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How to localize plurals with Localizable.stringsdict files in iOS

Learn to support plurals for multiple languages.

updated on 06 May 2024 · 6 min read

In this article, we'll look at how to localize plurals with Localizable.stringsdict files. If you are using String Catalogs, check out this article instead.

If you are already familiar with localizing plurals in iOS and you are just looking to remember the specifics, you can directly scroll down to the cheat sheet at the end of the article.

Let's jump in.

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Every time we need to localize texts like My dog ate 2 carrots where the carrot count is dynamic, one localization string will not be enough. For example, localizing with My dog ate %i carrots would produce My dog ate 1 carrots when passing in 1.

The first solution that may come up could be to create another localization string for one carrot and adding some logic such as:

if carrotCount == 1 {
return NSLocalizedString("dog_eating_carrots_one")
} else {
return String(format: NSLocalizedString("dog_eating_carrots_multiple"), carrotCount)
}

The problem with the solution above is that different languages vary in how they handle plurals. For example, in Russian, we would need to handle more cases. Plural rules for the word dog look like this:

It would be complicated to handle this logic in code. Instead, we can use a Localizable.strigsdict file to solve it.

Unlike a Localizable.strings file, a Localizable.strigsdict file provides additional features to work with different languages, for example to define plural rules. The Localizable.strigsdict is able to interpret the arguments you pass in and select the right localized string based on it.

Creating and localizing a Localizable.stringdict file

To create a Localizable.stringdict file, we can select a .stringdict template from Xcode's dialog when creating a new file. The localization process is exactly the same as for Localizable.strings files.

Adding plural configuration

Now, we can add the plural configuration for a specific language. We can use the template as a starting point:

The .stringdict template
The .stringdict template

The configuration for our example could look as follows:

A .stringdict configuration example
A .stringdict configuration example

Let's go through it step by step.

  1. Localized String Key — is replaced with the key that we will use when calling NSLocalizedString. In our example the key is dog_eating_carrots.

  2. NSStringLocalizedFormatKey - the localized text with parameters. In our case it's My dog ate %#@carrotsCount@.. It has the following structure:

    • every variable is be preceded by %#@ and followed by @
    • we only need to define variables for parameters where plural rules should be applied
    • in case we need to pass in additional arguments, we can simply use the string format specifiers we already know such as %@, %d etc. For example, to pass in the dog's name, our format string would look as follows: My dog %@ ate %#@carrotsCount@.
  3. Variable — the rules dictionary that applies to a specific variable. We create one for every variable we defined in NSStringLocalizedFormatKey. In our example, it's one variable with the name carrotsCount.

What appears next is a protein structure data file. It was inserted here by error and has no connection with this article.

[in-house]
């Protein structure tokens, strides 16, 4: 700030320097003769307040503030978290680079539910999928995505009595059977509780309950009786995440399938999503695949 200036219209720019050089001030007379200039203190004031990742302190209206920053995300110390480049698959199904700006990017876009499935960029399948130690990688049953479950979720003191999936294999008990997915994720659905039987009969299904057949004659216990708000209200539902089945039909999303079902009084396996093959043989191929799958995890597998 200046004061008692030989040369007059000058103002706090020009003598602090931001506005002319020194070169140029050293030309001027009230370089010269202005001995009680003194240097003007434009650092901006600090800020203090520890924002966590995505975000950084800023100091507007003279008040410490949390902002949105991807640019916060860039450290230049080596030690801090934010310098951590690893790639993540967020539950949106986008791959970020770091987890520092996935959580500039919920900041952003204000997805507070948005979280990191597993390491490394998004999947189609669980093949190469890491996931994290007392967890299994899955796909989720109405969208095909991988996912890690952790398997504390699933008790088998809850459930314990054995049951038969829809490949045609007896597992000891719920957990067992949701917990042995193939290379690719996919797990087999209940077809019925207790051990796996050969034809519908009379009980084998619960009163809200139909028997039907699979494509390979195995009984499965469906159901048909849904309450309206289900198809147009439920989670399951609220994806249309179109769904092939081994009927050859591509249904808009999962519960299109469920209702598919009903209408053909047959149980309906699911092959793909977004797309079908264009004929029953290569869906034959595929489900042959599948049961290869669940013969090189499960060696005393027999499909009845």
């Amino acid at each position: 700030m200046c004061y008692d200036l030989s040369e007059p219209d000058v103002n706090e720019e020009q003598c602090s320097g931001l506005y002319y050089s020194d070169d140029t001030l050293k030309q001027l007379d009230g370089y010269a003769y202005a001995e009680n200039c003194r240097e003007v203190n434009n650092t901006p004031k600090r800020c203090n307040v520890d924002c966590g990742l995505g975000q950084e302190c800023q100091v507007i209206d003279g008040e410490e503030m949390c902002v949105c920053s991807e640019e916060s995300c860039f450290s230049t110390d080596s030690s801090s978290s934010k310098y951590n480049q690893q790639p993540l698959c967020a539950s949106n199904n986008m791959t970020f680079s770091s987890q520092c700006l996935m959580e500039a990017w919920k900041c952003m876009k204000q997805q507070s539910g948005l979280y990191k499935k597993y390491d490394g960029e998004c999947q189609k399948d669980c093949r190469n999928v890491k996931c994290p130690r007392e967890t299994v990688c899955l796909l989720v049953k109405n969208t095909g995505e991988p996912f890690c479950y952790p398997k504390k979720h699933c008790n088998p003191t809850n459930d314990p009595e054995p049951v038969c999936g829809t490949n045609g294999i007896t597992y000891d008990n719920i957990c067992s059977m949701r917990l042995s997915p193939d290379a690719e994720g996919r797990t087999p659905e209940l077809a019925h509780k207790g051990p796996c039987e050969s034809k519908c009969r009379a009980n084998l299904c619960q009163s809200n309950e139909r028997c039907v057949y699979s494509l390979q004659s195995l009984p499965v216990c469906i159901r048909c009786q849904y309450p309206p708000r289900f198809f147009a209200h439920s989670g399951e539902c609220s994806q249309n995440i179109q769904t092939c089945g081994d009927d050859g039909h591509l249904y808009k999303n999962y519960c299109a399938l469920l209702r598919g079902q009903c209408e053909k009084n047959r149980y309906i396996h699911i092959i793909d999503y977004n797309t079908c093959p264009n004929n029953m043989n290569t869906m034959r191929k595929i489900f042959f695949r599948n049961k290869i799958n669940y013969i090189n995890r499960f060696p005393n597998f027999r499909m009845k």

4. NSStringFormatSpecTypeKey — parameter processing rule. It's already set to NSStringPluralRuleType so we can leave it as is.

  5. NSStringFormatValueTypeKey — specifies the format of the parameter, for example d for integer or f for double.

  6. CLDR Language Plural Rules — we can choose different plural rules like zero, one, two, few, many and other. For some languages like English we only need to configure two rules, one and other. Other languages have only a single plural rule and some languages have more than two.

Switching between property list and source code

Xcode provides a user interface to work with property list files. Depending on your preference, you can directly work with source code instead. To switch, right-click on the Localizable.stringdict file and choose Open as -> Source Code. Switching back works the same way with Open as -> Property List.

The source code version of our example above looks as follows:

<?xml version="1.0" encoding="UTF-8"?>
<!DOCTYPE plist PUBLIC "-//Apple//DTD PLIST 1.0//EN" "http://www.apple.com/DTDs/PropertyList-1.0.dtd">
<plist version="1.0">
<dict>
<key>dog_eating_carrots</key>
<dict>
<key>NSStringLocalizedFormatKey</key>
<string>My dog ate %#@carrotsCount@.</string>
<key>carrotsCount</key>
<dict>
<key>NSStringFormatSpecTypeKey</key>
<string>NSStringPluralRuleType</string>
<key>NSStringFormatValueTypeKey</key>
<string>d</string>
<key>zero</key>
<string>no carrots</string>
<key>one</key>
<string>1 carrot</string>
<key>other</key>
<string>%d carrots</string>
</dict>
</dict>
</dict>
</plist>

Cheat sheet

And that's basically it. Below is the promised cheat sheet which shows another example with two variables.

Cheatsheet for localizing plurals in iOS
Cheatsheet for localizing plurals in iOS
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Check out my book on preparing for a technical iOS job interview with over 200 questions & answers. Test your knowledge on iOS topics such as Swift, SwiftUI, Combine, HTTP Networking, Authentication, SwiftData & Core Data, Concurrency with async/await, Security, Automated Testing, Machine Learning and more.
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